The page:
Look how small the Rhône river is!
Happy train riders.
Rich descending. So many switchbacks.
Pause for view appreciation.

10) Disentis, Switzerland. Another town, another gondola. You generally get a free or discounted pass to the gondola – we just made it on the last ride up and had to be sure not to miss the last ride down.

Our own personal gondola ride. Room to play.
Another Swiss alpine view from the gondola.
A good dinner on the terrace of the youth hostel.

11) Ilanz, Switzerland. 2 nights. Where we swam in a stainless steel swimming pool, took a day trip to Chur and decided to head to Germany.

Train boost! This was a Sunday so we think the big bike cars were added to the train to handle the weekend numbers.
Briefly in Austria, that little yellow dot is Rich., forgetting to stop for the obligatory border photo.

12) Wangen im Allgäu, Germany. Our first stop in Germany after a crowded ride along and away from Bodensee holiday bike traffic.

Met some lovely German cycle tourists headed the other way. We bonded over our non e-bike status and exchanged emails.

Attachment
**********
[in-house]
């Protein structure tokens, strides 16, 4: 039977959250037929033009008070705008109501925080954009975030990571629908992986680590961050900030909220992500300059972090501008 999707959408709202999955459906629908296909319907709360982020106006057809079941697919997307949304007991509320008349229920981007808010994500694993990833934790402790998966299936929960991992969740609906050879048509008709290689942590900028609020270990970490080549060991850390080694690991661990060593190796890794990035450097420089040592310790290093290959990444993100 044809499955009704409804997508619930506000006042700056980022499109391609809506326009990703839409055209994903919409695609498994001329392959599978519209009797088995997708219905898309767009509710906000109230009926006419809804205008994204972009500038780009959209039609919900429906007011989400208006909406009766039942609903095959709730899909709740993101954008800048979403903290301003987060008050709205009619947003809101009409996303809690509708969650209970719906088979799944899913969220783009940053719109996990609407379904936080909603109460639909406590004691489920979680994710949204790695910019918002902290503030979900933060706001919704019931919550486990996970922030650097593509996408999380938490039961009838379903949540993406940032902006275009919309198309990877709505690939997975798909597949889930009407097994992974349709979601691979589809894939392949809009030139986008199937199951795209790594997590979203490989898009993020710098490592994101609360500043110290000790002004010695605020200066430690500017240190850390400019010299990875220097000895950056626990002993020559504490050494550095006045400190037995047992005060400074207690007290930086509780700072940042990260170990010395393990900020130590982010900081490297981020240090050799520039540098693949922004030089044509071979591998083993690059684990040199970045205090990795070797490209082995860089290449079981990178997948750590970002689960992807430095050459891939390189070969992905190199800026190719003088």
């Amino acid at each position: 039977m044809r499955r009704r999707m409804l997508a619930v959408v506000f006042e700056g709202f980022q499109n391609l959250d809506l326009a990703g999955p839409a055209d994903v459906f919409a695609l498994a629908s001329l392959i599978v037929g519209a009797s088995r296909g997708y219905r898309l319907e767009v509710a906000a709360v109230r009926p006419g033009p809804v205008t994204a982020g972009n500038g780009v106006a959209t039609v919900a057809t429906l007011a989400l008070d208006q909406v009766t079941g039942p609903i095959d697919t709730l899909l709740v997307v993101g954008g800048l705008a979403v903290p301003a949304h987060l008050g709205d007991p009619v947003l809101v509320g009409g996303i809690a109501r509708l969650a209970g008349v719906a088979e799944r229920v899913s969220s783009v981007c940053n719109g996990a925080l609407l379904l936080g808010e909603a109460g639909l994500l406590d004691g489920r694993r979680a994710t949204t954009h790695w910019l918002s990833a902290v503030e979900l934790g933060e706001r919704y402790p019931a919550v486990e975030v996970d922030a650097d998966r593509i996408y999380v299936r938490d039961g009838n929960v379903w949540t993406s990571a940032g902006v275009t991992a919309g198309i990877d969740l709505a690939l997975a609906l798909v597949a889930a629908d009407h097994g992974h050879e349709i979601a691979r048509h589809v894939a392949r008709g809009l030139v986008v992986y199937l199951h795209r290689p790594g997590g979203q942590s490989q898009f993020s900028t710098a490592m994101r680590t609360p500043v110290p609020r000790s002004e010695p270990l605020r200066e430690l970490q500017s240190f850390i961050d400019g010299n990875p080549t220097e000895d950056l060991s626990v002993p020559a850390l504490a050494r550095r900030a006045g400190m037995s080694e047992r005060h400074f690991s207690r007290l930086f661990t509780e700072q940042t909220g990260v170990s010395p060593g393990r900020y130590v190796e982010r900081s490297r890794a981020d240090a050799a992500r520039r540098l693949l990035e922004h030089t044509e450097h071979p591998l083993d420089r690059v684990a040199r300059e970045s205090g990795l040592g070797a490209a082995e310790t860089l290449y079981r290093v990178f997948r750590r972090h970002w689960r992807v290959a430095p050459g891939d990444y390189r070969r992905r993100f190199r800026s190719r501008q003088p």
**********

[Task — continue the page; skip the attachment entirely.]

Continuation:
A good way to practice German? Gossip mags and wine.
Age is not important. Unless you are a cheese. Words to live by.

13) Memmingen, Germany. On the ride here we continued to be amazed by the number of solar panels on rooftops and had to seek shade for our picnic lunch.

So much solar! So impressive.
Roadside shrines and monuments generally have trees. A fairly good place to stop if we can’t find a shady bench.

14) Landsberg am Lech, Germany. First proper Biergärten, odd fun fact: Johnny Cash was stationed here during WW2. He was a Staff Sargent and a crack Morse code operator.

Enjoying beer and wine on the Lech River.
Riding out of town down the Lech.

15) Augsburg, Germany. 2 nights. Wandered the old town enjoying the canals, and got Rich’s bike fixed! No easy feat with bike shop repair demand and an older touring bike chainring failure.

Loads of farmland riding in this part of Germany. On the upside the corn can block the wind, on the downside- little corn gnats if you rode too close to the corn.
Will Singer to the rescue. He was super nice and let us leave the bags and bikes until he could find time to fix the bike. He had it done by noon.
Really, lots of farmland.
Good tram system in Augsburg.

And on to our next destination. Happy Pedaling.